Saturday, January 19, 2013

Les Miserables

Bonnie and I saw Les Miserables (the film) last night.  It was almost a spiritual experience for me.  Why isn’t everyone who sees that film in Church the following Sunday?  Light shines in darkness.  I have not read the novel, but based on the plot of the movie, this film should be considered Christian propaganda, an evangelistic tool, a proclamation of the Gospel.

[Spoiler Alert! Skip the next four paragraphs to avoid the summary]

An absolutely miserable man, Jean Valjean, who has vowed to hate and never forgive is changed through the Christ-like kindness of a priest.  Valjean assumes a new identity and eventually becomes a successful businessman and mayor.  When his nemesis, Javert, a police officer obsessed with the law, tells him that another man has been caught and will go to prison in his stead, Valjean goes to court and confesses that he, the mayor, is actually the convict.  No one believes him, except Javert.

Meanwhile a single mother, Fantine--played convincingly by Anne Hathaway--unjustly loses her job in Valjean’s factory and in her desperation to continue to support her daughter, sells everything (including her body) to send support to the corrupt inn keepers who are caring for her.  Valjean learns of Fantine’s plight and on her deathbed vows to raise her daughter as his own.  Over the next ten years, Valjean raises Cosette as his own daughter even as he must flee from place to place hiding from Javert.

Cosette eventually falls in love with a wealthy young man, Marius, who is involved in an attempted revolution.  Valjean learns of this love and joins the revolutionaries in an attempt to save Marius’ life.  While he is among the revolutionaries, he discovers that Javert has been captured by them and convinces the revolutionaries to allow him to “deal with him.”  However, Valjean refuses to take vengeance on Javert, and rather lets him go with no strings attached--he makes no deal with Javert.  It is merely an act of mercy, something Javert does not understand.

Valjean is able to save the wounded Marius by escaping through the sewers, but is confronted again by Javert who is unable himself now to kill the criminal who saved his life.  Once Marius recovers, Valjean leaves Cosette in his care and flees to a monestary to die alone so that his past will not bring any scandal to Marius and Cosette’s new life together.

Wow.  Now if that is not Christ-like, self sacrificial love, I don’t know what is.

So why aren’t the Churches packed?

Well one reason, perhaps, is that what people see in Churches generally looks very little like sacrificial love.  Most of us in the Church are what I imagine the character Valjean would have been like in the early days of his conversion: convinced that God’s love is real, but an absolute mess himself, confused and not sure what to do.  After his conversion, the huge turning point in Valjean’s life, the the point at which is revealed whether the Grace shown him would die in him or be shown to another, is eight years later when Valjean has to sacrifice everything to try to save a poor wretch who has been falsely accused of being him.  Would Valjean give up everything to save an innocent man?  Yes.  Grace does not die in him, the “talent” is not buried.  However, Christian life is not just one cross and that’s it.  St. John Chrysostom said that if God saves you from death on one cross, it is only so that you can bear others.  And Valjean goes on courageously bearing the crosses that fall to him.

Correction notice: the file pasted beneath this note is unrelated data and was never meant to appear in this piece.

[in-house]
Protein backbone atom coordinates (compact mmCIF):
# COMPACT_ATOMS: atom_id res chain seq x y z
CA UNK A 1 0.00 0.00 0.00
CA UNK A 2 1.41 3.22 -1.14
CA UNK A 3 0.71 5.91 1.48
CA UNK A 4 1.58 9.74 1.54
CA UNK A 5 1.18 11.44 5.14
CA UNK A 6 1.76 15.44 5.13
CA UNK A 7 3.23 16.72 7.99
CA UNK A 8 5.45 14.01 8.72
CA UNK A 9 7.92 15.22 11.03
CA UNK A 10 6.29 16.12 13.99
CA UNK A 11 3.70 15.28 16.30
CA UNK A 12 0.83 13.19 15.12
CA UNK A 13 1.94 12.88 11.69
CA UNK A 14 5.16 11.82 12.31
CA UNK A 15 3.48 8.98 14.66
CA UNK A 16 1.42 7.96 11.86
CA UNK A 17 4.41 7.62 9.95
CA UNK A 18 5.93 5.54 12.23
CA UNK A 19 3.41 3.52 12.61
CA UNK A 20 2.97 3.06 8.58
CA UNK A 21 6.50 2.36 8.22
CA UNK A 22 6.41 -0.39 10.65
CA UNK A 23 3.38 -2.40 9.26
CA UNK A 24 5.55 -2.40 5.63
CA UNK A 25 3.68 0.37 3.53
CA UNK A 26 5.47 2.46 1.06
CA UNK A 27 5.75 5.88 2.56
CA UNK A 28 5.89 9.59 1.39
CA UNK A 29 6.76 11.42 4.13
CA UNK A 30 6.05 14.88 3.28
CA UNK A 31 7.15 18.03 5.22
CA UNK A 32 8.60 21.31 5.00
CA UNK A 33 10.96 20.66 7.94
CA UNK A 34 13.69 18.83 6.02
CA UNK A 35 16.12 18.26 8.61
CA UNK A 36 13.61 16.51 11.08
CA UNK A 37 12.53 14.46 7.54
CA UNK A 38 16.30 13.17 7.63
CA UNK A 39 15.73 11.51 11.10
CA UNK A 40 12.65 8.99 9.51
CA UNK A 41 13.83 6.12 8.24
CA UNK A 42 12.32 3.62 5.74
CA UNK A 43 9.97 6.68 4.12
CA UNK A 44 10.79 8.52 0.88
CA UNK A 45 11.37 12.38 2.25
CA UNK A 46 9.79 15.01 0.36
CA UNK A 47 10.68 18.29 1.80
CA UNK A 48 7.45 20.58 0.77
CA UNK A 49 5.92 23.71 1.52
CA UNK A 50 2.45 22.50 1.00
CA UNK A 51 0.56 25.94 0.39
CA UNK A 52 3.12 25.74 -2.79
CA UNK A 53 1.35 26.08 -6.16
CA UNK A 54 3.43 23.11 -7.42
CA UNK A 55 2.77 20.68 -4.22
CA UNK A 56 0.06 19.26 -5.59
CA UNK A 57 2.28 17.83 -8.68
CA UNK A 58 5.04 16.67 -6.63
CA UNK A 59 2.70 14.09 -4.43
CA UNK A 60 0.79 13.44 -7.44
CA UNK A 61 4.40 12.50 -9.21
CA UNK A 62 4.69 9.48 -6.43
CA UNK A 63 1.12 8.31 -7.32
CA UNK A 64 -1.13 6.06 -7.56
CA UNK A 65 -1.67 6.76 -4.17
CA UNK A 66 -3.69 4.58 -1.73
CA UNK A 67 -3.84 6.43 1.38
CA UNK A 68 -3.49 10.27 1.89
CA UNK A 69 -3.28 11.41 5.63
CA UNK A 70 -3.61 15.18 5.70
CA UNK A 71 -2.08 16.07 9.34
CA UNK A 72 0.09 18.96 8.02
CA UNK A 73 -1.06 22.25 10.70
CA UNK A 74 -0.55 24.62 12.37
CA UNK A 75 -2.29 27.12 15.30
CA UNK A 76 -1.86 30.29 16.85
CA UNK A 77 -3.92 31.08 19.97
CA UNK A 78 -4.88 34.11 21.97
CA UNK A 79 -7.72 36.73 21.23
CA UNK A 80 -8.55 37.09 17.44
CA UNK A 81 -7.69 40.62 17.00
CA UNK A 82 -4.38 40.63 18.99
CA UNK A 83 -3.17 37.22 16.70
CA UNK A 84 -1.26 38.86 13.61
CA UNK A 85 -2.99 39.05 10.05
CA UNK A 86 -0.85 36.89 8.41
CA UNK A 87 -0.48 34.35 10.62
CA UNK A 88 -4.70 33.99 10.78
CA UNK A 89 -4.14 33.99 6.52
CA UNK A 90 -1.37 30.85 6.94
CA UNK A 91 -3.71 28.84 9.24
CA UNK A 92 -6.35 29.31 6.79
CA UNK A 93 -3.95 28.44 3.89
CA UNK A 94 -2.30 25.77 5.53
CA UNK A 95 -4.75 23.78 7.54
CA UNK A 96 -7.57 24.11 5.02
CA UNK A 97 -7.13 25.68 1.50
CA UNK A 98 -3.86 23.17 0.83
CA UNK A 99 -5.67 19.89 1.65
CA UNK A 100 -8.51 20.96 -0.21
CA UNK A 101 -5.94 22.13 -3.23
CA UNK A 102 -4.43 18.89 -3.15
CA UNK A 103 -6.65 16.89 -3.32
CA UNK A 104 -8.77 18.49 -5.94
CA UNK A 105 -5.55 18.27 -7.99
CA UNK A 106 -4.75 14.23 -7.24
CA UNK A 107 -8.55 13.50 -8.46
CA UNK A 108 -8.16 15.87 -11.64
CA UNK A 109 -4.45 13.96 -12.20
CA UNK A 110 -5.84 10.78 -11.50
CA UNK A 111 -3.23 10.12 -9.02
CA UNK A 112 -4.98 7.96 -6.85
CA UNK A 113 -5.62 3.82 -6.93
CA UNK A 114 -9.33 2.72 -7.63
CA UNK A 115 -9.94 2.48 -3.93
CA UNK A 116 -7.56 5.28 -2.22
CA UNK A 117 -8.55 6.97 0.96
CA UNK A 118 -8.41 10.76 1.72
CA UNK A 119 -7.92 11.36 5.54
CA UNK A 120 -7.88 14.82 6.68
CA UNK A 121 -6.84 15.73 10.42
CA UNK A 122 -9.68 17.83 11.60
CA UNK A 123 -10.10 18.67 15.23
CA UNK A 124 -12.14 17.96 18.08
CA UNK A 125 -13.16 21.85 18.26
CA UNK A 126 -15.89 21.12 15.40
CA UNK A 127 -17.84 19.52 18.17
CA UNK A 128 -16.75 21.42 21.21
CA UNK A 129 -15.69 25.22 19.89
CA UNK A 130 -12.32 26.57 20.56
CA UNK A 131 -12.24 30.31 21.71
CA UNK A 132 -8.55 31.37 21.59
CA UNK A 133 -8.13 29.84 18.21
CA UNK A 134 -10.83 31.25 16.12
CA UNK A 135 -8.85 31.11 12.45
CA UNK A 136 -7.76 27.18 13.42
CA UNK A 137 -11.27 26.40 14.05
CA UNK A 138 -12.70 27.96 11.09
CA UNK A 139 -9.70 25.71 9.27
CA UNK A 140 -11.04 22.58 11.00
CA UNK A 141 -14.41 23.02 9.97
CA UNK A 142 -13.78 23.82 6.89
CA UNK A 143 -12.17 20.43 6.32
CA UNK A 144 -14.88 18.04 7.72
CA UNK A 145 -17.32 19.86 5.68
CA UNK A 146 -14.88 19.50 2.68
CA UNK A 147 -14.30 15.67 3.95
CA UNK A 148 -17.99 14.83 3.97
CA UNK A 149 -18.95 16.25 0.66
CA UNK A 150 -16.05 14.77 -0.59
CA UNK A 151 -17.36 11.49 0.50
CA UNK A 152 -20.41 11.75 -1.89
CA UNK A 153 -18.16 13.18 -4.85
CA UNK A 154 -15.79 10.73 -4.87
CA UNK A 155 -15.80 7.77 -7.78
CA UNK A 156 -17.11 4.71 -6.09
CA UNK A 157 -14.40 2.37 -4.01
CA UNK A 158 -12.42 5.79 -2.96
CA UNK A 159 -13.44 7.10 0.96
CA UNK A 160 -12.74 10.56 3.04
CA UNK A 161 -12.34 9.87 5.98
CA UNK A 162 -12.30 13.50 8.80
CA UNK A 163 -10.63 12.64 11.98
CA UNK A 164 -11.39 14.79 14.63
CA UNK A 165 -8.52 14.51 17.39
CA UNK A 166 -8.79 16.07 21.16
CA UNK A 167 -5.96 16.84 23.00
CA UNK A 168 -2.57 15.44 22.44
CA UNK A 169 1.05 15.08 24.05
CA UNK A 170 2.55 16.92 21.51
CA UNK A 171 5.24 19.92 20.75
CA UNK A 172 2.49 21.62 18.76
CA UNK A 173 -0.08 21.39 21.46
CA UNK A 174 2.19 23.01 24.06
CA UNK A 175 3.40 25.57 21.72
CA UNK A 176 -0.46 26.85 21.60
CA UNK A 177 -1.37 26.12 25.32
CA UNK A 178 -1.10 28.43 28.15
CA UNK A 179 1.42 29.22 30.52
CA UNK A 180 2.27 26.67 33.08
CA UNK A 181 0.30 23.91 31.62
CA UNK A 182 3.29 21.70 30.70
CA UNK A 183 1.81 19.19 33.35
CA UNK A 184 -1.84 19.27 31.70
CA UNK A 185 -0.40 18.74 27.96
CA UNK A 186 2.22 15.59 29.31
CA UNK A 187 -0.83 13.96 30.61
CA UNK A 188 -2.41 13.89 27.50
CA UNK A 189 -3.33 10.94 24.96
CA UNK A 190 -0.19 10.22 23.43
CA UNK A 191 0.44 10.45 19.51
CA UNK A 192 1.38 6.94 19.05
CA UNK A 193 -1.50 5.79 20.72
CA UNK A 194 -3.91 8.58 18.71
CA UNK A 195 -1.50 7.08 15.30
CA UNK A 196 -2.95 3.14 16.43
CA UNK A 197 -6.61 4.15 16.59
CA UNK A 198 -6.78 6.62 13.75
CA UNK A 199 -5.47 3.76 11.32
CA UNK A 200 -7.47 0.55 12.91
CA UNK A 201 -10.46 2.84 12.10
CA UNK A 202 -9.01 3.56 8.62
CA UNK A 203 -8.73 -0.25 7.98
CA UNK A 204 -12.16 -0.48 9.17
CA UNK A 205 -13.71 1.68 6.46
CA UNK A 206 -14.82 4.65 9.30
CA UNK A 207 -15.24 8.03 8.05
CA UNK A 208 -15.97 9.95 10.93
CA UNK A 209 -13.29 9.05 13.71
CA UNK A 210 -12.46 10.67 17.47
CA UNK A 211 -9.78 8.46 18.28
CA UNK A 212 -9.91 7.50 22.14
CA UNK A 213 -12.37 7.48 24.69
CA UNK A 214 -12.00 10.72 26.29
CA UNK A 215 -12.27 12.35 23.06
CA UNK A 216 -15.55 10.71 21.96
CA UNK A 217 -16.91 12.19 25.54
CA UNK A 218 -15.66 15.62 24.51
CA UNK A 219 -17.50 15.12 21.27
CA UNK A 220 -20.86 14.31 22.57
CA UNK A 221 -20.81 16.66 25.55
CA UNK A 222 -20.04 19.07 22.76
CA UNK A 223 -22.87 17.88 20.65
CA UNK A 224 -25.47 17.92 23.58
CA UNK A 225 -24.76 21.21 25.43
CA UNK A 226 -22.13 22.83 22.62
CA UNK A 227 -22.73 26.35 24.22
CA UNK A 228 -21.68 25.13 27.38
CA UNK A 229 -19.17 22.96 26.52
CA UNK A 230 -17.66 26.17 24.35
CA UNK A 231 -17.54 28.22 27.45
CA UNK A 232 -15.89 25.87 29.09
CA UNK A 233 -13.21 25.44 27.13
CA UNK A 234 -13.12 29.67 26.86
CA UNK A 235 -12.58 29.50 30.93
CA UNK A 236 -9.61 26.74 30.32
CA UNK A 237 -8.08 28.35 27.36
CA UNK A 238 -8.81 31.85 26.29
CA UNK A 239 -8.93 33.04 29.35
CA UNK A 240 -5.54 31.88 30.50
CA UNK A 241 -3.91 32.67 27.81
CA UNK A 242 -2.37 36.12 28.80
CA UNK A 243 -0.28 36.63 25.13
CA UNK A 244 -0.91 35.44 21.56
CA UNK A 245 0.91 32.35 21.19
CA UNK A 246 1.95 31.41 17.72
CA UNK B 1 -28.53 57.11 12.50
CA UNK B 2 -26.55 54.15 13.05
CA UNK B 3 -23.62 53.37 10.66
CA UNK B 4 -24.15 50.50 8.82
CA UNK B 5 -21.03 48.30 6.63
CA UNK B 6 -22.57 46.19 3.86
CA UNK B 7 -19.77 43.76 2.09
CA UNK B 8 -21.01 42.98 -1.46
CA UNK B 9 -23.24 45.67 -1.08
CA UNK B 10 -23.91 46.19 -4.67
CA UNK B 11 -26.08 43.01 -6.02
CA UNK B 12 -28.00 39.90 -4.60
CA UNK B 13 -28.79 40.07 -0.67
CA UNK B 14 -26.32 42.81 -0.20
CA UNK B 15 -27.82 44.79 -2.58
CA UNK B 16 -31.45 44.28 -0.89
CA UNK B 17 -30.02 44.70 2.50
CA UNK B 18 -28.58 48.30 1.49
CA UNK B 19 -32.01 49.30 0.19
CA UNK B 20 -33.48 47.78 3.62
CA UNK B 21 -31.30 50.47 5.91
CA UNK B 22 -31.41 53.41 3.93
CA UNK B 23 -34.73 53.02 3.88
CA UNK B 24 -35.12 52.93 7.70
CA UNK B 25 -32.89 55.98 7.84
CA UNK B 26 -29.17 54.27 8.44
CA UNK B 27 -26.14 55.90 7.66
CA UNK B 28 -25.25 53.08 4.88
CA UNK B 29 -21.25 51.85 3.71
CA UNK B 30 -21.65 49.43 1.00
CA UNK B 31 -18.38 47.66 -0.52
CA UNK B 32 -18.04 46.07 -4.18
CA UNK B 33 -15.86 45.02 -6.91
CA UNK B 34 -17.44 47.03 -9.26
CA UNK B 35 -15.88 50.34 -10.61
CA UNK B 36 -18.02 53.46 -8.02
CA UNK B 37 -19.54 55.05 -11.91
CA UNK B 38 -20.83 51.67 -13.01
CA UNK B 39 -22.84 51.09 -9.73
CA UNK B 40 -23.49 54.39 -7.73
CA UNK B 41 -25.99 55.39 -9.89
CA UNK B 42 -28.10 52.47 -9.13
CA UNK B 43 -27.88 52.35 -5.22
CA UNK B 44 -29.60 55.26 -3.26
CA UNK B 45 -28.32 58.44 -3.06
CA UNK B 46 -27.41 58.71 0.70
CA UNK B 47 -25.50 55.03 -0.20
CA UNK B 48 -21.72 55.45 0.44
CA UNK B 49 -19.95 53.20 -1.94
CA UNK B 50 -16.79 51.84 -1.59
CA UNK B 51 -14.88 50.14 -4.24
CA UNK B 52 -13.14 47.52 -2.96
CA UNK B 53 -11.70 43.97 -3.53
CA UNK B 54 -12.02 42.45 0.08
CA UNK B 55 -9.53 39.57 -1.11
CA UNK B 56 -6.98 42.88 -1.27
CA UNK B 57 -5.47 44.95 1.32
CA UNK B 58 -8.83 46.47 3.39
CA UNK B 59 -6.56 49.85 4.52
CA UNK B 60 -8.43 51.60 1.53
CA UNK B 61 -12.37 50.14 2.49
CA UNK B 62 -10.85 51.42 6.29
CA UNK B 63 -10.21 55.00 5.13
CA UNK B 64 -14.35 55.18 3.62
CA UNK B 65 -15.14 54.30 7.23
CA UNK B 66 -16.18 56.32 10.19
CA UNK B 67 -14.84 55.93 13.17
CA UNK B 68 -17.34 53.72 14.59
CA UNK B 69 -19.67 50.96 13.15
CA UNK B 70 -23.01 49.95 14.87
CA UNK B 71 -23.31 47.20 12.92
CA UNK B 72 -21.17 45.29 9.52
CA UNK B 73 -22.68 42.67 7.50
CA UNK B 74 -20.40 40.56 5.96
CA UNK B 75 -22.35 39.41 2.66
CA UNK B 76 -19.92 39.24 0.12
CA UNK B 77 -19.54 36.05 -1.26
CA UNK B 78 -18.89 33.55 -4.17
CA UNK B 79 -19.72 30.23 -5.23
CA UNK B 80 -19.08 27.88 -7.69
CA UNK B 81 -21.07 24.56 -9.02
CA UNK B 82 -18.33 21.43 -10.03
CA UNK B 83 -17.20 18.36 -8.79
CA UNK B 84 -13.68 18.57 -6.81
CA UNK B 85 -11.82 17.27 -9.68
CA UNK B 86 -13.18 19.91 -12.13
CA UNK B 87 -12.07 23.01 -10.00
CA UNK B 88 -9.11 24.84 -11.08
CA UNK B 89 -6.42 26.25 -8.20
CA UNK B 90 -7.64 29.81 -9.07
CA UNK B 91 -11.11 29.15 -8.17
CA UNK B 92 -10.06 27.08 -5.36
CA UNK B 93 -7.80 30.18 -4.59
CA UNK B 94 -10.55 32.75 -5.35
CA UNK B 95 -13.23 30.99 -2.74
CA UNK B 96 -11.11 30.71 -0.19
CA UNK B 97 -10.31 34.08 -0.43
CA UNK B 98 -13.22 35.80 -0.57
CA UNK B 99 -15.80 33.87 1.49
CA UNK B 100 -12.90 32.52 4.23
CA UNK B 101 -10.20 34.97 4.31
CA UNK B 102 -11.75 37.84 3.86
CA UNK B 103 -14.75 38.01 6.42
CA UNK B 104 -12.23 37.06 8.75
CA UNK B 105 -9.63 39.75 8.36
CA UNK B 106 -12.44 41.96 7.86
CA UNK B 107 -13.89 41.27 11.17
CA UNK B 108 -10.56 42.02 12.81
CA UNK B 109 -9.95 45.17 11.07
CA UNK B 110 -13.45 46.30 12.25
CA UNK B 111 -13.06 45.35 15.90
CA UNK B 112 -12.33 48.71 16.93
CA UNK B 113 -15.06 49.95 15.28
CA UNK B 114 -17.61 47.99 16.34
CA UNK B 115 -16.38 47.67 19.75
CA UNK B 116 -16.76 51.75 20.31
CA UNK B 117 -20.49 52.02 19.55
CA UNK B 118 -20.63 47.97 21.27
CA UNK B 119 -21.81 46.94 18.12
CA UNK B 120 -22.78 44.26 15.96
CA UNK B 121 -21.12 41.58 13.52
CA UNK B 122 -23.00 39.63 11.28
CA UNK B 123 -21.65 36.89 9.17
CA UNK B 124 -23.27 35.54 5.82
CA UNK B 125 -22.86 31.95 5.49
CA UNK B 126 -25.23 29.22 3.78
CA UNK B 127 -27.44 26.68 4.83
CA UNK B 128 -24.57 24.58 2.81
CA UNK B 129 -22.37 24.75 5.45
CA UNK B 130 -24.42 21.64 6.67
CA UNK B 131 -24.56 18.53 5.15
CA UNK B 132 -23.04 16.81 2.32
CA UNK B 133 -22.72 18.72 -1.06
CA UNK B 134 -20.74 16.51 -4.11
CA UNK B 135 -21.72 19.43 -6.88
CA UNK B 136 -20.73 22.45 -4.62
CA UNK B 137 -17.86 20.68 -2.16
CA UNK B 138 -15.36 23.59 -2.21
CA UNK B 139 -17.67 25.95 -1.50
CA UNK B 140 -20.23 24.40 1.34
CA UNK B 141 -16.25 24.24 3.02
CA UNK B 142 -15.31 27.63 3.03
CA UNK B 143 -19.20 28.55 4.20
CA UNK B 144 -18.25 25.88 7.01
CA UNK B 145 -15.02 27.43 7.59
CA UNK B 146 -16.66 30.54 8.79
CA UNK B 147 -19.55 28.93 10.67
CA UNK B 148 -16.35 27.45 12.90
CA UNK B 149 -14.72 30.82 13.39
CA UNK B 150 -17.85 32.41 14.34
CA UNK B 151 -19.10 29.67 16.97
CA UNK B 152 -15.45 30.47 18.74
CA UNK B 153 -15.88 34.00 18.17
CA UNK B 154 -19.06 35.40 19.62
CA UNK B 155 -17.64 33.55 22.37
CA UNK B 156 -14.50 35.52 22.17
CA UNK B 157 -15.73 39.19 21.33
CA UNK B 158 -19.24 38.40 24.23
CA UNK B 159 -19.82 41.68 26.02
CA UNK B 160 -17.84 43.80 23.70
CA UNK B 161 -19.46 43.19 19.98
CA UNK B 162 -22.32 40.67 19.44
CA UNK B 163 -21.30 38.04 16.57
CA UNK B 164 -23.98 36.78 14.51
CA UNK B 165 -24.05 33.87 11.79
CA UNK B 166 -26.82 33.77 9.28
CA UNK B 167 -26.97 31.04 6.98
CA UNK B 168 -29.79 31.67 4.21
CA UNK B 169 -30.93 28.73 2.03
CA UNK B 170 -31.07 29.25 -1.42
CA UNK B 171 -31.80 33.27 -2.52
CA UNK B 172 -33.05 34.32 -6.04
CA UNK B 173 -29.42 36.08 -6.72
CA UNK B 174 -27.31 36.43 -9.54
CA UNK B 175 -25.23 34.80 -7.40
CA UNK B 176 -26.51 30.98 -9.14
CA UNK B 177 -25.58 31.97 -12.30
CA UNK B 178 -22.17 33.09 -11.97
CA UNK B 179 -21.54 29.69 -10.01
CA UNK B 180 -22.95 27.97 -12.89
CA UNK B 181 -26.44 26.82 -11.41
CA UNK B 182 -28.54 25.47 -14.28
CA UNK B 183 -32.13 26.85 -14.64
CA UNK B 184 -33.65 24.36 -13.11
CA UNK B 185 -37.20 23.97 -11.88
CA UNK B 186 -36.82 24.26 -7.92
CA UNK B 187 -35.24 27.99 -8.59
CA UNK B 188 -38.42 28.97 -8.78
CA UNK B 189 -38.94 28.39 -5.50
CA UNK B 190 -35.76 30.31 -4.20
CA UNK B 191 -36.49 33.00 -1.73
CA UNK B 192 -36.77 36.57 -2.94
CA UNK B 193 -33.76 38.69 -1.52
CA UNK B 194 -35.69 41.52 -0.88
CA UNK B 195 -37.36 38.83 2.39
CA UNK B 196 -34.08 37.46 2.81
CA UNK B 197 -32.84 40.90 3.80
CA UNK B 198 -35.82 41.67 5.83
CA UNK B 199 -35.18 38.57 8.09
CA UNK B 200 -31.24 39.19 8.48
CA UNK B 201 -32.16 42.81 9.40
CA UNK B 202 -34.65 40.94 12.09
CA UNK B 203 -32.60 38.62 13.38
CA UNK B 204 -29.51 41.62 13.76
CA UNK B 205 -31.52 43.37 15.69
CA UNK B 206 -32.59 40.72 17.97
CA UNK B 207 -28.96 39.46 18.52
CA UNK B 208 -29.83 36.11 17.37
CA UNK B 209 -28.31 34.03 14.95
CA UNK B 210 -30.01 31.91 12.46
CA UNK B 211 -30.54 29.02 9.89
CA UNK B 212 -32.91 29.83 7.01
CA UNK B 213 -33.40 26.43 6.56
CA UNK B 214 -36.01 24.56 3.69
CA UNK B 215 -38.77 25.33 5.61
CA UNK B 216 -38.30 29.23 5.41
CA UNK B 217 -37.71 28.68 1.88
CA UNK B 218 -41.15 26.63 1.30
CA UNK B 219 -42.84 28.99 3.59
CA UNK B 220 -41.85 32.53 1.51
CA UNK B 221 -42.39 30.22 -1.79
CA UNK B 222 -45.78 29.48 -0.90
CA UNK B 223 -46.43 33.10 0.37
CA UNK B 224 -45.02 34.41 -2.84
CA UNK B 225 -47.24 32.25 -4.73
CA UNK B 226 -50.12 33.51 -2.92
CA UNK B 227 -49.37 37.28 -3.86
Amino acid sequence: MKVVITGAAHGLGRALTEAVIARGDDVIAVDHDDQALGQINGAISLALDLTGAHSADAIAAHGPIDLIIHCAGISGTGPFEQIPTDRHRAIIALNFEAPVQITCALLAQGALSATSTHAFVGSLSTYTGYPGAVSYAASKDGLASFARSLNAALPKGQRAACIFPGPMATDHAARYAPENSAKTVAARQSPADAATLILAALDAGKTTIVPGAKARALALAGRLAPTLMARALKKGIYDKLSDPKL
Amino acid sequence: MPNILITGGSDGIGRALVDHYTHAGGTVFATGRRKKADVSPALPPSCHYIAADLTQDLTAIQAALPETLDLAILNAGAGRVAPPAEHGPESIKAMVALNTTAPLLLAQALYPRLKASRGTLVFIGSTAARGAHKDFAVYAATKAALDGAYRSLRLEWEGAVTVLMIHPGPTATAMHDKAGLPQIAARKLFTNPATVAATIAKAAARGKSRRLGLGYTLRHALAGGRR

I imagine that many people who see this film wish they could encounter real Christianity.  They wish there really were men like the priest who initially showed Valjean kindness, really men like Valjean who change from being a man full of hate to being a man who lived a life of self-sacrificing love.  They wish that the possibility of such love were real.

And yet, I imagine that they probably don’t wish too hard or too long for such a reality.  They don’t wish hard and long enough themselves to sacrifice much.  Like many of us in the Church, the non-Churched who watch this film may appreciate the beautiful ideal portrayed through the plot--call it good, call it virtue, call it true--but they themselves are not ready to give very much, to sacrifice their comfort, and certainly not to jeopardize their illusion of control over their life and destiny.  And this unwillingness does not even make us weep.

That’s probably the saddest part.  The worst thing is not to fail, to fail to live up to our own standards, our own plainly stated standards of what is good, right and true.  The worst thing is not to be sad that we fail.  I’m not talking about the sadness of shame or even guilt, not the sadness of “I could have done better if I tried harder.”  Such sadness is often merely a form of pride coated with regret and sprinkled with self-pity.  No, the sadness I’m talking about is the sadness of the moral cripple, the spiritual epileptic, the one who has tried and failed, who knows that only God in His mercy can save no matter how hard he tries.  Trying is necessary, but not sufficient.  

But even this, even trying, we eventually come to know is also a matter of Grace.  

We live in a fallen world.  That there is so much evil in the world should not surprise us.  We need only look into our own souls to see why so much evil is around us--it comes from within us.  However, that there is any light, that there is any kindness, that love is possible at all, this should surprise us.  That some kindness, some gentleness, some generosity and goodness is there, does shine in this messy, messy world, this should give us pause.  This should give us pause to consider that perhaps God still saves.  Perhaps saintliness is still possible--in some modest form.  Perhaps I too may be healed, if only a little, of my own moral stumbling and spiritual epilepsy.  

1 comment:

Anonymous said...

thanks for share..